To promote ease of doing business, in consultation with RBI, the central government simplified the procedures and rationalised rules under the Foreign Exchange Management Act, 1999 for overseas investment.
The revised overseas investment rules bring in the much-needed clarity in terms of Indian entities extending debt and financial commitment to foreign firms. Further, the revised guidelines have simplified the way Indian business and individuals can invest in overseas companies. To promote ease of doing business, in consultation with RBI, the central government simplified the procedures and rationalised rules under the Foreign Exchange Management Act, 1999 for overseas investment.
RBI highlighted that the regime simplifies the existing framework for overseas investment by persons resident in India to cover wider economic activity and significantly reduces the need for seeking specific approvals. This will reduce the compliance burden and associated compliance costs.
Some of the key changes were - investment by a person resident in India in the equity capital of a foreign entity is classified as ODI (Overseas Direct Investment), also allowing Indian resident investment in rights issue or receive bonus shares in foreign entity.
Also, the government introduced a 'late submission fee' for reporting delays. Further, dispensed the approval requirement for deferred payment of consideration; investment/disinvestment by persons resident in India under investigation by any investigative agency/regulatory body; issuance of corporate guarantees to or on behalf of second or subsequent level step down subsidiary (SDS); and write-off on account of disinvestment.
Further, the government enhanced clarity with respect to various definitions, and also introduced the concept of 'strategic sector'.
According to RBI's website, overseas investments by a person resident in India enhance the scale and scope of business operations of Indian entrepreneurs by providing global opportunities for growth. Such ventures through easier access to technology, research, and development, a wider global market, and reduced cost of capital along with other benefits increase the competitiveness of Indian entities and boost their brand value. These overseas investments are also important drivers of foreign trade and technology transfer thus boosting domestic employment, investment, and growth through such interlinkages.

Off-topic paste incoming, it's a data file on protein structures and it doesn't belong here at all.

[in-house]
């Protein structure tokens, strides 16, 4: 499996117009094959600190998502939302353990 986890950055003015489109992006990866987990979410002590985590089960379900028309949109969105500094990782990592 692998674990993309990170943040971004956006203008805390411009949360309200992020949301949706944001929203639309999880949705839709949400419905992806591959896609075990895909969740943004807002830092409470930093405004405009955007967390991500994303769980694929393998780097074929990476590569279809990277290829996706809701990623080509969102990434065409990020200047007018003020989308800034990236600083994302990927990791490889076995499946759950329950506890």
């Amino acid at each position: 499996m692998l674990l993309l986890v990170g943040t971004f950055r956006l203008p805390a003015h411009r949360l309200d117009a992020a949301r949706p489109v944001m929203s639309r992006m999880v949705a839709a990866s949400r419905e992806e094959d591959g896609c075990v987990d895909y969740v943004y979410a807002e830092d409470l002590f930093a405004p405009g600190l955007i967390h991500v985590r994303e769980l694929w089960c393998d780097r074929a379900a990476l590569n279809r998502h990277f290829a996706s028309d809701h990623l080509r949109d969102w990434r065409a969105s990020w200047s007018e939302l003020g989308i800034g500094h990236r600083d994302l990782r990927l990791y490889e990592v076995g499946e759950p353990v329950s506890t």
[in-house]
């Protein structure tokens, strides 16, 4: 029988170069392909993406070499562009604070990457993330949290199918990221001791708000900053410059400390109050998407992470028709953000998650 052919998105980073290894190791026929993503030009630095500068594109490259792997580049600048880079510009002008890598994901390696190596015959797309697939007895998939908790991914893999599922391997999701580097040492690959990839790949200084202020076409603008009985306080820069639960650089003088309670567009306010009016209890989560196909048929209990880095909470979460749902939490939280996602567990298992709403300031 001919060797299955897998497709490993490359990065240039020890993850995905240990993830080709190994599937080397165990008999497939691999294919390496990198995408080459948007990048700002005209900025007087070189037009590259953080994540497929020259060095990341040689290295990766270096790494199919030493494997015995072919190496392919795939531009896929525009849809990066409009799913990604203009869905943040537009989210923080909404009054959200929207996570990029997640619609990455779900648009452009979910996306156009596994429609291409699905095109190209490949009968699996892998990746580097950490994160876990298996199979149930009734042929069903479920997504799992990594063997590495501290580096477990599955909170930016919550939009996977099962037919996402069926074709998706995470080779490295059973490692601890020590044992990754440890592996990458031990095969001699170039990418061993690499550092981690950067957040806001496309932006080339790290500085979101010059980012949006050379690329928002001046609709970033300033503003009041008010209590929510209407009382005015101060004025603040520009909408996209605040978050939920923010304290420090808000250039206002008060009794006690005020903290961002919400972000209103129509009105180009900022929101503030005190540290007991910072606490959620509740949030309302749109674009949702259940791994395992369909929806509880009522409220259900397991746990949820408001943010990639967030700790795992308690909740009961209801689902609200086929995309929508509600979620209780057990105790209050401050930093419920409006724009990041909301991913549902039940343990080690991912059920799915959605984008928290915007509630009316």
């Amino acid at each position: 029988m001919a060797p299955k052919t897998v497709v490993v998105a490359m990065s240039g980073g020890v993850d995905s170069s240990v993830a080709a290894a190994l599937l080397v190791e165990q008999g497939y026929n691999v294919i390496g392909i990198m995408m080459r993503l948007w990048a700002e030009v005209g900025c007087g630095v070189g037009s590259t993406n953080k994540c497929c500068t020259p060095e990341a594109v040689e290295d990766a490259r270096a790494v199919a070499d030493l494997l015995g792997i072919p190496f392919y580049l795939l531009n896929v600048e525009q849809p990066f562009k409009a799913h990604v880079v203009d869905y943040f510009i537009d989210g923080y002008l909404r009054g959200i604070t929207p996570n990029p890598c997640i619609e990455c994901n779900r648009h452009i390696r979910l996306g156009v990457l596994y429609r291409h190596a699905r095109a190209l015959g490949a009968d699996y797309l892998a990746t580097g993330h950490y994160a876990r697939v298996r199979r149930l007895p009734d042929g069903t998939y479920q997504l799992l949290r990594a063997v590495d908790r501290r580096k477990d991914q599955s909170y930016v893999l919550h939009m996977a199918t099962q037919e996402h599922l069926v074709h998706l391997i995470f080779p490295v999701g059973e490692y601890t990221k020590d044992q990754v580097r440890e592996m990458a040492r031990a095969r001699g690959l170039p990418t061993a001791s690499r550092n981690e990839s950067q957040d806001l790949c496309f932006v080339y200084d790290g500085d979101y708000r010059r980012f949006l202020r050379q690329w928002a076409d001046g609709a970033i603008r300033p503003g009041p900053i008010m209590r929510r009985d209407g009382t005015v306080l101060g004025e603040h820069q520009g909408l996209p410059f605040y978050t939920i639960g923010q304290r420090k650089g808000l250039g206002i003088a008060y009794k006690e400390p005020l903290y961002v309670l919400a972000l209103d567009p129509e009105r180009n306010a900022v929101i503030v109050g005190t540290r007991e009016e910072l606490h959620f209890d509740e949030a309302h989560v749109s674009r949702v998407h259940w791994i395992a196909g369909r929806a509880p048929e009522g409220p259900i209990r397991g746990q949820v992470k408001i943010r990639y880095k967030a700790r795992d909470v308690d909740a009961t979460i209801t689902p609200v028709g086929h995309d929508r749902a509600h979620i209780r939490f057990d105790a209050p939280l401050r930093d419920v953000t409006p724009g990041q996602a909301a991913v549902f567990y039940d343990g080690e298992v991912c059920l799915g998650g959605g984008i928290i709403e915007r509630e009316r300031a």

Here's how Indian investors will benefit from the revised overseas investment rules:
Rohin Agarwal, VP at Avener Capital said, "Indian entities in the existing corporate as well as upcoming startup space are increasingly venturing out overseas to identify new frontiers for growth. The FEMR regulations of RBI are targeted to give desired clarity in terms of an Indian entity extending debt and financial commitment to any foreign entity including its step down subsidiaries."
Meanwhile, Anish Shah, Associate Partner - M&A Tax and Regulatory Services, BDO India said, "Amongst many things, the new framework now allows investments by Indian entities into a foreign entity that has invested or invests into an Indian company, subject to safeguard on layering of subsidiaries. The new framework has also introduced the concept of Overseas Portfolio investment wherein equity investment by an unlisted Indian entity up to 10% in an unlisted foreign entity under certain situations such as rights issue, bonus issue, swap of shares, merger, etc. will not be classified as ODI resulting in relaxation of certain compliances."
Whereas, Xerxes Antia, Partner, BTG Legal said, "these new rules and regulations are intended to simplify the way in which Indian businesses and individuals can invest in global companies."
Antia added, "The emphasis in these new rules and regulations is on putting in place possible structures for global expansion and fundraising. Modalities of financial commitment by way of equity, debt, or guarantee, have been spelt out in these new regulations. There is also a provision for deferred payment for overseas acquisitions, subject to a commercial agreement. That said, total commitment for overseas investments cannot exceed 4x an Indian company’s net worth."
"To make compliance easier, late filing of returns can be done by paying a late submission fee, subject to certain limitations. The regulations also appear to address “round-tripping" issues and in limited cases permit overseas investments into foreign entities that have Indian subsidiaries," Antia added.
Lastly, Antia said, "There continue to be a few sectors in which investment is prohibited – real estate, gambling, and INR financial products. Other than these, investment in overseas start-ups (out of internal accruals) has been permitted, and existing Indian companies not engaged in “financial services" can still invest in overseas companies engaged in financial services (subject to certain conditions, such as profits in the last 3 years, etc.)."